October’s Leukemia


He stands on the front porch of our house in the October winds, punching our phone number into his phone, saying “I’m not sure when we’ll be back so if you’d pull in the mail, keep an eye on the house.”

Of course! Whatever we can do. When did you find out?

She called from New York this morning around 11. Said her headache was really bad and she was going into the hospital. Then a few hours later we got a call saying they told her she might have leukemia. She called at five and said they told her she did have leukemia and she’d be starting chemo tomorrow. So it all happened in about 6 hours. So we’re taking the first plane out.”

She is in her early twenties. Their only daughter.

He says, “I asked her how she felt and she said she felt fine. She had the headache, but she felt fine.” He shook his head. Stared off into the distance.

It wasn’t supposed to turn out this way for them. He’d been through his own bouts with cancer. Then came the unemployment. That’s still here. In advertising, you are an old man at 45. You hit 50 and you wonder if that’s it. His wife comes home from work while we’re talking. Trudging up her front steps, looks over at us standing on the porch next door. A light registers dimly in her eyes. She walks in her door without speaking.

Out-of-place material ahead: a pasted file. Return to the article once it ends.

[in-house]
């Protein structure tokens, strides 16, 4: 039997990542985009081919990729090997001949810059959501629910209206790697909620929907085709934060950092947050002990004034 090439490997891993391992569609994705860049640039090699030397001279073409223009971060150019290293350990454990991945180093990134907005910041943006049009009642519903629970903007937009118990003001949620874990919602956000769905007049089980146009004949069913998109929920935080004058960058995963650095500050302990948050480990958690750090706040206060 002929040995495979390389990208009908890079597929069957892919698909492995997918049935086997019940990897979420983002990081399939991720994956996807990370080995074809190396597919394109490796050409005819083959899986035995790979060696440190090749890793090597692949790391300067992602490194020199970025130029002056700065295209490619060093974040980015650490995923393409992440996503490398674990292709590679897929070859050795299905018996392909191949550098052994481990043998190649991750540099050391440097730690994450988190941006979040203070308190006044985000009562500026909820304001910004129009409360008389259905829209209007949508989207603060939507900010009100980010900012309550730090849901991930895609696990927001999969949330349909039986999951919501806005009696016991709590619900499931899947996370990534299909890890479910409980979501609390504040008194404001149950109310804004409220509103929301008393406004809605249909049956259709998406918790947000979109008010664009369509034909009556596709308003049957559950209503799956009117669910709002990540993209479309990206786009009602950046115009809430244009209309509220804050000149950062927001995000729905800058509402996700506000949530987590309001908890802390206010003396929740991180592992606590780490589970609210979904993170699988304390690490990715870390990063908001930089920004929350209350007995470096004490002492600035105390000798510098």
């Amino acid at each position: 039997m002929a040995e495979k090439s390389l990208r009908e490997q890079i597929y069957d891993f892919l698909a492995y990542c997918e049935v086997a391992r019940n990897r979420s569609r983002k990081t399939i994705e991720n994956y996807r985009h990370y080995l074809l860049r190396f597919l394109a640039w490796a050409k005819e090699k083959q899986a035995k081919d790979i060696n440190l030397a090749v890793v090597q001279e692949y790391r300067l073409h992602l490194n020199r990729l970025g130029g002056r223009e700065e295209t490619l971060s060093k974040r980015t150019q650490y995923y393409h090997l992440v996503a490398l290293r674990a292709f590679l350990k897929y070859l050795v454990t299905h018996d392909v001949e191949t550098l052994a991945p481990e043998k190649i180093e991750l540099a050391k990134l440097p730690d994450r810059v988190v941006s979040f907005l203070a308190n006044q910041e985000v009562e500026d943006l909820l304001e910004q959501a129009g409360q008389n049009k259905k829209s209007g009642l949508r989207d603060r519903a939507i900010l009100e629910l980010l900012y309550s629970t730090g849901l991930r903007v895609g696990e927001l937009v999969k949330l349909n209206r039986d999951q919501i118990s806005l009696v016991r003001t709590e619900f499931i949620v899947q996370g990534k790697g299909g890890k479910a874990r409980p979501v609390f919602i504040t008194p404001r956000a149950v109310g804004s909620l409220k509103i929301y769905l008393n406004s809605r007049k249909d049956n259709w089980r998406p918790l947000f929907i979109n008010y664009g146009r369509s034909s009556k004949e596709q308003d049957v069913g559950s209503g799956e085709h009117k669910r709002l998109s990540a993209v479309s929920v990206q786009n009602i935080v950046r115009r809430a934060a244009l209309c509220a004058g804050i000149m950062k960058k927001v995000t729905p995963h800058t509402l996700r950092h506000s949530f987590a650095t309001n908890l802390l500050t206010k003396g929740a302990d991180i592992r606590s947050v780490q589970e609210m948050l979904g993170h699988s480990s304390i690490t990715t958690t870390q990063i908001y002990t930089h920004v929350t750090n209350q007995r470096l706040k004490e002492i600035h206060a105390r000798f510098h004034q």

I tell him that the only thing I know for sure is that every cancer story is different.

Every cancer story is different.

And in the early evening winds of October, I see dark houses, shattered dreams, the bewilderment of this isn’t how it was supposed to be.

I say a prayer for the smart young girl who grew up next door and all the promises she still could hold. Safe travels and strangers kindness to her lost parents making their way east on the first plane out tomorrow.

A lyric rises up. Born of how you just got to keep trying:

“But now there’s wrinkles round my baby’s eyes
And she cries herself to sleep at night
When I come home the house is dark
She says, baby did you make it alright?
For all the shut down strangers and hot rod angels
Rumbling through this promised land
Tonight my baby and me are gonna ride to the sea
And wash these sins off our hands.”

4 Responses to “October’s Leukemia”

  1. Paul Haider Says:

    Roger, this is beautiful. As you know, “Racing in the Street” will always be my favorite song of all time right after “Thunder Road.” This live version of “Racing in the Street,” performed with Jackson Browne as a duet, is from the Vote for Change concert in New Jersey in October of 2004. Although Bush was barely re-elected the following month, Bruce made damn sure that W didn’t win his homestate of New Jersey! Every cancer story is different. Danny Federici, the man who plays the Hammond B-3 organ in this video clip, died from melanoma skin cancer in April of 2008. We will keep on standing up to cancer.
    Paul Haider, Chicago

  2. Tom Simeone Says:

    “You hit 50 and you wonder if that’s it.” Arguably, in all the sadness of this story, one of the saddest statements of all. I hope that, ultimately, this becomes a story of medical triumph and this young lady has many fruitful and happy, life-filled years ahead of her.